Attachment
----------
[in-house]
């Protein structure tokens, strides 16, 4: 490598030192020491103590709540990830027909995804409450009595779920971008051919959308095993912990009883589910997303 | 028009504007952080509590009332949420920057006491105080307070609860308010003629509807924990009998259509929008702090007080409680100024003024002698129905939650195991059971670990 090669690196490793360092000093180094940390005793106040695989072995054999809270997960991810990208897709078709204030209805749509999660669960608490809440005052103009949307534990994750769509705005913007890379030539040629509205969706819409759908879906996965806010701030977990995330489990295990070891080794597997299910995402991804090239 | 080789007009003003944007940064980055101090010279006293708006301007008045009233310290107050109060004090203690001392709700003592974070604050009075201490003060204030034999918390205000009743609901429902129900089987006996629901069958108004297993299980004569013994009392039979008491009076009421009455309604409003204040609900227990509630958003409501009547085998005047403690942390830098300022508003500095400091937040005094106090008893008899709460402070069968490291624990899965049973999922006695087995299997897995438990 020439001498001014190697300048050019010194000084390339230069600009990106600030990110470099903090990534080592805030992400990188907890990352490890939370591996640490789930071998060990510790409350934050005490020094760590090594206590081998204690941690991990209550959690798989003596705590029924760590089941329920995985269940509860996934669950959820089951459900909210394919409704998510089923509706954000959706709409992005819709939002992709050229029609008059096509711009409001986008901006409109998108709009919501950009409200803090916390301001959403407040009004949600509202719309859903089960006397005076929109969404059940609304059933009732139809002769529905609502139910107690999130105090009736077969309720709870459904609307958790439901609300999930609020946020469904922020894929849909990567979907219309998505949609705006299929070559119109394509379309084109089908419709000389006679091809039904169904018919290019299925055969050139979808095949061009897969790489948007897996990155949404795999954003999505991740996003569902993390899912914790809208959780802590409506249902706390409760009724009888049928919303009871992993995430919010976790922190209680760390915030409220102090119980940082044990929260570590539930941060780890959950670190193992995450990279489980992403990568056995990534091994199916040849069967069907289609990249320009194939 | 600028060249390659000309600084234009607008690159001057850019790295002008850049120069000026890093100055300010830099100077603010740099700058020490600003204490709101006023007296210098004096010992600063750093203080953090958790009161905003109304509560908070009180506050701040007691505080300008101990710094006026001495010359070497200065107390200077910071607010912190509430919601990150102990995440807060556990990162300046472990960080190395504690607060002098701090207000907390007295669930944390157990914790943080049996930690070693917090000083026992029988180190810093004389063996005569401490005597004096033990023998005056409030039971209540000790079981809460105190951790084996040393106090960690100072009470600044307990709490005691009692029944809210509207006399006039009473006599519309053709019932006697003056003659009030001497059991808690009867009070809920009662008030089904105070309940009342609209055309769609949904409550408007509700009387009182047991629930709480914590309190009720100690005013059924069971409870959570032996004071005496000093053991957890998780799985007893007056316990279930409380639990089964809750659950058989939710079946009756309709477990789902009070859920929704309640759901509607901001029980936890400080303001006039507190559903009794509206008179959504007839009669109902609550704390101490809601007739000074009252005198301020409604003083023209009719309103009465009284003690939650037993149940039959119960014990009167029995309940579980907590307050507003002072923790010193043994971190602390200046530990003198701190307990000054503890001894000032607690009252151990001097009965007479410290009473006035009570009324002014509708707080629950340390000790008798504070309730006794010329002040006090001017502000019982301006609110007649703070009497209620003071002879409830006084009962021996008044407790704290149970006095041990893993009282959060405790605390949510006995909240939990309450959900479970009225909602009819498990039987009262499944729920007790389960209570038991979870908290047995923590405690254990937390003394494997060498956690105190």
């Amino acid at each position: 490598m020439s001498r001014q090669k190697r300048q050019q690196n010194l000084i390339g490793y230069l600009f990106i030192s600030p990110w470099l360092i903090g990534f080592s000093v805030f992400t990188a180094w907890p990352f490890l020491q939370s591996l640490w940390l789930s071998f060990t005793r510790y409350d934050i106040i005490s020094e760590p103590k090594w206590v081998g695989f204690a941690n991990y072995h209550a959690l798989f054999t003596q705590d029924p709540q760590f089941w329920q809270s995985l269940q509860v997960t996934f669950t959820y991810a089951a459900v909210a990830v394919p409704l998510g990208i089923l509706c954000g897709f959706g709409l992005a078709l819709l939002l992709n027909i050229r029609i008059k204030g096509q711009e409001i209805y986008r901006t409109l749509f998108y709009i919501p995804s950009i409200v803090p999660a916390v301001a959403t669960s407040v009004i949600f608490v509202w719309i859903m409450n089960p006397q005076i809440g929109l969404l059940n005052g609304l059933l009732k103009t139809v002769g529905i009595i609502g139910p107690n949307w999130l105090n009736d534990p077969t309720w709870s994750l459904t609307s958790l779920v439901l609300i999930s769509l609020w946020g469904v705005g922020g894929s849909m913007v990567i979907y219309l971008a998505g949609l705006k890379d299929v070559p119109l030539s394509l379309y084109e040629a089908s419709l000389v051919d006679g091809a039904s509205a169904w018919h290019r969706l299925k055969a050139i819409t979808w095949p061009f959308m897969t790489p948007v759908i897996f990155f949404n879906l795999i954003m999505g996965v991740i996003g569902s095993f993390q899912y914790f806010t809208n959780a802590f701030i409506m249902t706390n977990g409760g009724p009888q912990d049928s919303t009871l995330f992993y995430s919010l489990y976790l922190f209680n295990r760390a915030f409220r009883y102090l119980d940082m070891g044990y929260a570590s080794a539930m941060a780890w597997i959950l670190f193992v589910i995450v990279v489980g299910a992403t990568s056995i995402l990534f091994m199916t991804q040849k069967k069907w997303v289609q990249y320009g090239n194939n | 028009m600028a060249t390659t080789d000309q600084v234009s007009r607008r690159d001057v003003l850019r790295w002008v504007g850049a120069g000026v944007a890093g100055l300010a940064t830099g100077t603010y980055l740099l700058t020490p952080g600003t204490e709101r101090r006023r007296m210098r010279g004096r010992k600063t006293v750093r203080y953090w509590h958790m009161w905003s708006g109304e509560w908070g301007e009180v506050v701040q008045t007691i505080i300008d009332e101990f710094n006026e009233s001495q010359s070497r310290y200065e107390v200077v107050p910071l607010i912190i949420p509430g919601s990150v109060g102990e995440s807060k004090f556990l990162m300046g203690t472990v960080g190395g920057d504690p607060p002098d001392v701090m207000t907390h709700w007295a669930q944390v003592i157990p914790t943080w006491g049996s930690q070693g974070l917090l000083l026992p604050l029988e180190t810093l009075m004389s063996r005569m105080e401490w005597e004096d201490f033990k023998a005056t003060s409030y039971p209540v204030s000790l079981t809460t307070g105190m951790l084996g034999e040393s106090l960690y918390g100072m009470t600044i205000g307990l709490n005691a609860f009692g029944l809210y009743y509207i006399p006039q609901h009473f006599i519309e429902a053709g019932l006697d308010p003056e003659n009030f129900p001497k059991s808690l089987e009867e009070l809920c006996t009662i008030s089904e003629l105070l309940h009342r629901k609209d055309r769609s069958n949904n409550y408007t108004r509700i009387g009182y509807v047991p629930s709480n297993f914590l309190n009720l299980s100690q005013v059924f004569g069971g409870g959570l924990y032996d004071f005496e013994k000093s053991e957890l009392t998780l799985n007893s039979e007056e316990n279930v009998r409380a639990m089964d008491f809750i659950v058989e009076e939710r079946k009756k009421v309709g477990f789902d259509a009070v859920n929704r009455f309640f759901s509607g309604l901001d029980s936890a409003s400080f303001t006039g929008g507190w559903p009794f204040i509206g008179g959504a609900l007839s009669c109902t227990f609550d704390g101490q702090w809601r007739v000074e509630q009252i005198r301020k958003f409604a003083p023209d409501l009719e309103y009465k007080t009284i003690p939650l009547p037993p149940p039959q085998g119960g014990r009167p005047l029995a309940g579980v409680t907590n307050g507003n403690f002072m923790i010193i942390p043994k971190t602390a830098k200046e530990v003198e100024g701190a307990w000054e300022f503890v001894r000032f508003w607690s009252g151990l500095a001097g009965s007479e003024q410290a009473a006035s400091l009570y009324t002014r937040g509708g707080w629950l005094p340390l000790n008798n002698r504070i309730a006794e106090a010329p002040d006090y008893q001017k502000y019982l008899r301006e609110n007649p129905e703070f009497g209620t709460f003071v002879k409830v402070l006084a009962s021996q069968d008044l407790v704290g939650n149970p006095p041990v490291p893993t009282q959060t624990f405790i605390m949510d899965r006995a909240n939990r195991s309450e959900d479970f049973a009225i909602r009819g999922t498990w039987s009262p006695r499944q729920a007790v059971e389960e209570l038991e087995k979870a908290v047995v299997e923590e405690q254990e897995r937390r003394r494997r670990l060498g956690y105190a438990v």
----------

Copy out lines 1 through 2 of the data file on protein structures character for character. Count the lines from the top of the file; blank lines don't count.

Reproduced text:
[in-house]
């Protein structure tokens, strides 16, 4: 490598030192020491103590709540990830027909995804409450009595779920971008051919959308095993912990009883589910997303 | 028009504007952080509590009332949420920057006491105080307070609860308010003629509807924990009998259509929008702090007080409680100024003024002698129905939650195991059971670990 090669690196490793360092000093180094940390005793106040695989072995054999809270997960991810990208897709078709204030209805749509999660669960608490809440005052103009949307534990994750769509705005913007890379030539040629509205969706819409759908879906996965806010701030977990995330489990295990070891080794597997299910995402991804090239 | 080789007009003003944007940064980055101090010279006293708006301007008045009233310290107050109060004090203690001392709700003592974070604050009075201490003060204030034999918390205000009743609901429902129900089987006996629901069958108004297993299980004569013994009392039979008491009076009421009455309604409003204040609900227990509630958003409501009547085998005047403690942390830098300022508003500095400091937040005094106090008893008899709460402070069968490291624990899965049973999922006695087995299997897995438990 020439001498001014190697300048050019010194000084390339230069600009990106600030990110470099903090990534080592805030992400990188907890990352490890939370591996640490789930071998060990510790409350934050005490020094760590090594206590081998204690941690991990209550959690798989003596705590029924760590089941329920995985269940509860996934669950959820089951459900909210394919409704998510089923509706954000959706709409992005819709939002992709050229029609008059096509711009409001986008901006409109998108709009919501950009409200803090916390301001959403407040009004949600509202719309859903089960006397005076929109969404059940609304059933009732139809002769529905609502139910107690999130105090009736077969309720709870459904609307958790439901609300999930609020946020469904922020894929849909990567979907219309998505949609705006299929070559119109394509379309084109089908419709000389006679091809039904169904018919290019299925055969050139979808095949061009897969790489948007897996990155949404795999954003999505991740996003569902993390899912914790809208959780802590409506249902706390409760009724009888049928919303009871992993995430919010976790922190209680760390915030409220102090119980940082044990929260570590539930941060780890959950670190193992995450990279489980992403990568056995990534091994199916040849069967069907289609990249320009194939 | 600028060249390659000309600084234009607008690159001057850019790295002008850049120069000026890093100055300010830099100077603010740099700058020490600003204490709101006023007296210098004096010992600063750093203080953090958790009161905003109304509560908070009180506050701040007691505080300008101990710094006026001495010359070497200065107390200077910071607010912190509430919601990150102990995440807060556990990162300046472990960080190395504690607060002098701090207000907390007295669930944390157990914790943080049996930690070693917090000083026992029988180190810093004389063996005569401490005597004096033990023998005056409030039971209540000790079981809460105190951790084996040393106090960690100072009470600044307990709490005691009692029944809210509207006399006039009473006599519309053709019932006697003056003659009030001497059991808690009867009070809920009662008030089904105070309940009342609209055309769609949904409550408007509700009387009182047991629930709480914590309190009720100690005013059924069971409870959570032996004071005496000093053991957890998780799985007893007056316990279930409380639990089964809750659950058989939710079946009756309709477990789902009070859920929704309640759901509607901001029980936890400080303001006039507190559903009794509206008179959504007839009669109902609550704390101490809601007739000074009252005198301020409604003083023209009719309103009465009284003690939650037993149940039959119960014990009167029995309940579980907590307050507003002072923790010193043994971190602390200046530990003198701190307990000054503890001894000032607690009252151990001097009965007479410290009473006035009570009324002014509708707080629950340390000790008798504070309730006794010329002040006090001017502000019982301006609110007649703070009497209620003071002879409830006084009962021996008044407790704290149970006095041990893993009282959060405790605390949510006995909240939990309450959900479970009225909602009819498990039987009262499944729920007790389960209570038991979870908290047995923590405690254990937390003394494997060498956690105190």